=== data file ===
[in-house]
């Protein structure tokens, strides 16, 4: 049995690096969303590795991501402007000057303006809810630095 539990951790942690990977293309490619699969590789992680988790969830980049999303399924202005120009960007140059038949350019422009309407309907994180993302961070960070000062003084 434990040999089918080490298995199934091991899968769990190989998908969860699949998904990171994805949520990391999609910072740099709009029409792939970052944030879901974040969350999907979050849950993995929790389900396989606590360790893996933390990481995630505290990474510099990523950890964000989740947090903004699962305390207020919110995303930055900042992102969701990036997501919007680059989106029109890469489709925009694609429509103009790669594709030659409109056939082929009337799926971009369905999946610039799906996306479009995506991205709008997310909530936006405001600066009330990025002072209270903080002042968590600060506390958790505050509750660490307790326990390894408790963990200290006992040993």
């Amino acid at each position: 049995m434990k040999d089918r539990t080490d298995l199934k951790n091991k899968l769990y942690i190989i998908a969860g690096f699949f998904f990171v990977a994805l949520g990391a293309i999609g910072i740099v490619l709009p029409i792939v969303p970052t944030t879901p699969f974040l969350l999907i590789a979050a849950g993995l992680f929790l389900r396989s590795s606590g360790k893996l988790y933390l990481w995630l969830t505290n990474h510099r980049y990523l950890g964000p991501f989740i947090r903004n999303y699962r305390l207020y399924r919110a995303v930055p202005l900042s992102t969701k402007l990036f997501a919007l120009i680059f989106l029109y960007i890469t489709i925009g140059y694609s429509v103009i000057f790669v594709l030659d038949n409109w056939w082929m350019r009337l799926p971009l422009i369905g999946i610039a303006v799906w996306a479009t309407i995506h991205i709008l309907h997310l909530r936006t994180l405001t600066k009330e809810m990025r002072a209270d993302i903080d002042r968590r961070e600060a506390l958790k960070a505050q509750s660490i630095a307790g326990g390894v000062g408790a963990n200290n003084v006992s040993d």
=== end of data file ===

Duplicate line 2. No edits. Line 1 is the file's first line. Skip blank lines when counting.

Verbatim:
């Protein structure tokens, strides 16, 4: 049995690096969303590795991501402007000057303006809810630095 539990951790942690990977293309490619699969590789992680988790969830980049999303399924202005120009960007140059038949350019422009309407309907994180993302961070960070000062003084 434990040999089918080490298995199934091991899968769990190989998908969860699949998904990171994805949520990391999609910072740099709009029409792939970052944030879901974040969350999907979050849950993995929790389900396989606590360790893996933390990481995630505290990474510099990523950890964000989740947090903004699962305390207020919110995303930055900042992102969701990036997501919007680059989106029109890469489709925009694609429509103009790669594709030659409109056939082929009337799926971009369905999946610039799906996306479009995506991205709008997310909530936006405001600066009330990025002072209270903080002042968590600060506390958790505050509750660490307790326990390894408790963990200290006992040993």